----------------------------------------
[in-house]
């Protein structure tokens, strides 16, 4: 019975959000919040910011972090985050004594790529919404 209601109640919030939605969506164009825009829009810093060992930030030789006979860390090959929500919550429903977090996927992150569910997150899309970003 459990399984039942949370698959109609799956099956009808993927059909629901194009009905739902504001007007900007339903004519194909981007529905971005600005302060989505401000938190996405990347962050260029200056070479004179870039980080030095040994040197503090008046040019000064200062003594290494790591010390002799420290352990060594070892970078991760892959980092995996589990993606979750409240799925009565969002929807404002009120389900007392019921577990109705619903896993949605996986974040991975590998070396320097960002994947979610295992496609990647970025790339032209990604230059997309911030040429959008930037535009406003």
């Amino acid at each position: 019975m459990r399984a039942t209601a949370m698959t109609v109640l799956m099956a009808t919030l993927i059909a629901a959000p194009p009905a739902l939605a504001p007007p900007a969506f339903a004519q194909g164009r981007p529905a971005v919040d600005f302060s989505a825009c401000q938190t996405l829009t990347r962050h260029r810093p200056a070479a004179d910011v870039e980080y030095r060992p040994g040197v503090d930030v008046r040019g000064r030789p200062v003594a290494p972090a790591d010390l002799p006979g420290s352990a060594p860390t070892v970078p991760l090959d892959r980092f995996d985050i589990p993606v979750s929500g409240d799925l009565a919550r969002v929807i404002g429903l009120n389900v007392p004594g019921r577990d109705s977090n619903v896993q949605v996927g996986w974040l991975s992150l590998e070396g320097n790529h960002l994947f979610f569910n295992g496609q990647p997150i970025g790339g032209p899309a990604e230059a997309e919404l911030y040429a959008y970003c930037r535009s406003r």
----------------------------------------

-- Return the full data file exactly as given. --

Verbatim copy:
[in-house]
């Protein structure tokens, strides 16, 4: 019975959000919040910011972090985050004594790529919404 209601109640919030939605969506164009825009829009810093060992930030030789006979860390090959929500919550429903977090996927992150569910997150899309970003 459990399984039942949370698959109609799956099956009808993927059909629901194009009905739902504001007007900007339903004519194909981007529905971005600005302060989505401000938190996405990347962050260029200056070479004179870039980080030095040994040197503090008046040019000064200062003594290494790591010390002799420290352990060594070892970078991760892959980092995996589990993606979750409240799925009565969002929807404002009120389900007392019921577990109705619903896993949605996986974040991975590998070396320097960002994947979610295992496609990647970025790339032209990604230059997309911030040429959008930037535009406003």
């Amino acid at each position: 019975m459990r399984a039942t209601a949370m698959t109609v109640l799956m099956a009808t919030l993927i059909a629901a959000p194009p009905a739902l939605a504001p007007p900007a969506f339903a004519q194909g164009r981007p529905a971005v919040d600005f302060s989505a825009c401000q938190t996405l829009t990347r962050h260029r810093p200056a070479a004179d910011v870039e980080y030095r060992p040994g040197v503090d930030v008046r040019g000064r030789p200062v003594a290494p972090a790591d010390l002799p006979g420290s352990a060594p860390t070892v970078p991760l090959d892959r980092f995996d985050i589990p993606v979750s929500g409240d799925l009565a919550r969002v929807i404002g429903l009120n389900v007392p004594g019921r577990d109705s977090n619903v896993q949605v996927g996986w974040l991975s992150l590998e070396g320097n790529h960002l994947f979610f569910n295992g496609q990647p997150i970025g790339g032209p899309a990604e230059a997309e919404l911030y040429a959008y970003c930037r535009s406003r």